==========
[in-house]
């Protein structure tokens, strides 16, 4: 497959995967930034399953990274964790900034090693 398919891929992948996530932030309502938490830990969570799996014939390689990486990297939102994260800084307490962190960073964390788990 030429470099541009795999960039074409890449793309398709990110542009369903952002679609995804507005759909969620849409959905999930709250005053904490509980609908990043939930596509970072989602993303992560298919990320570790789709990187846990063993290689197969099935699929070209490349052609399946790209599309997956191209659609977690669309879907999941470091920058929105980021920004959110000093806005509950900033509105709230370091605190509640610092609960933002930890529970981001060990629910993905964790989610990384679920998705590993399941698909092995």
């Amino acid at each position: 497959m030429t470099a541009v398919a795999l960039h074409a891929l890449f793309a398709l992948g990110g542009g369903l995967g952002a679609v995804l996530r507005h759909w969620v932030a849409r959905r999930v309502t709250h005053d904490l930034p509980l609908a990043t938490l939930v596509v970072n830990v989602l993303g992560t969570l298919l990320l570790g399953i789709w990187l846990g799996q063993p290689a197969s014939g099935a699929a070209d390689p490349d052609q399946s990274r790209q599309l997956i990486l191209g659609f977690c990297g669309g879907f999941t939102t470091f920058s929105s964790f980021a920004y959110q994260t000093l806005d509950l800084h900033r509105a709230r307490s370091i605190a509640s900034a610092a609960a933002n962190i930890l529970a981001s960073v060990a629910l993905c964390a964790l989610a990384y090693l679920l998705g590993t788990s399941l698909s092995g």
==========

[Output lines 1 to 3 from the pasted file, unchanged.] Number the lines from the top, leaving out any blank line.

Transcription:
[in-house]
């Protein structure tokens, strides 16, 4: 497959995967930034399953990274964790900034090693 398919891929992948996530932030309502938490830990969570799996014939390689990486990297939102994260800084307490962190960073964390788990 030429470099541009795999960039074409890449793309398709990110542009369903952002679609995804507005759909969620849409959905999930709250005053904490509980609908990043939930596509970072989602993303992560298919990320570790789709990187846990063993290689197969099935699929070209490349052609399946790209599309997956191209659609977690669309879907999941470091920058929105980021920004959110000093806005509950900033509105709230370091605190509640610092609960933002930890529970981001060990629910993905964790989610990384679920998705590993399941698909092995």
């Amino acid at each position: 497959m030429t470099a541009v398919a795999l960039h074409a891929l890449f793309a398709l992948g990110g542009g369903l995967g952002a679609v995804l996530r507005h759909w969620v932030a849409r959905r999930v309502t709250h005053d904490l930034p509980l609908a990043t938490l939930v596509v970072n830990v989602l993303g992560t969570l298919l990320l570790g399953i789709w990187l846990g799996q063993p290689a197969s014939g099935a699929a070209d390689p490349d052609q399946s990274r790209q599309l997956i990486l191209g659609f977690c990297g669309g879907f999941t939102t470091f920058s929105s964790f980021a920004y959110q994260t000093l806005d509950l800084h900033r509105a709230r307490s370091i605190a509640s900034a610092a609960a933002n962190i930890l529970a981001s960073v060990a629910l993905c964390a964790l989610a990384y090693l679920l998705g590993t788990s399941l698909s092995g």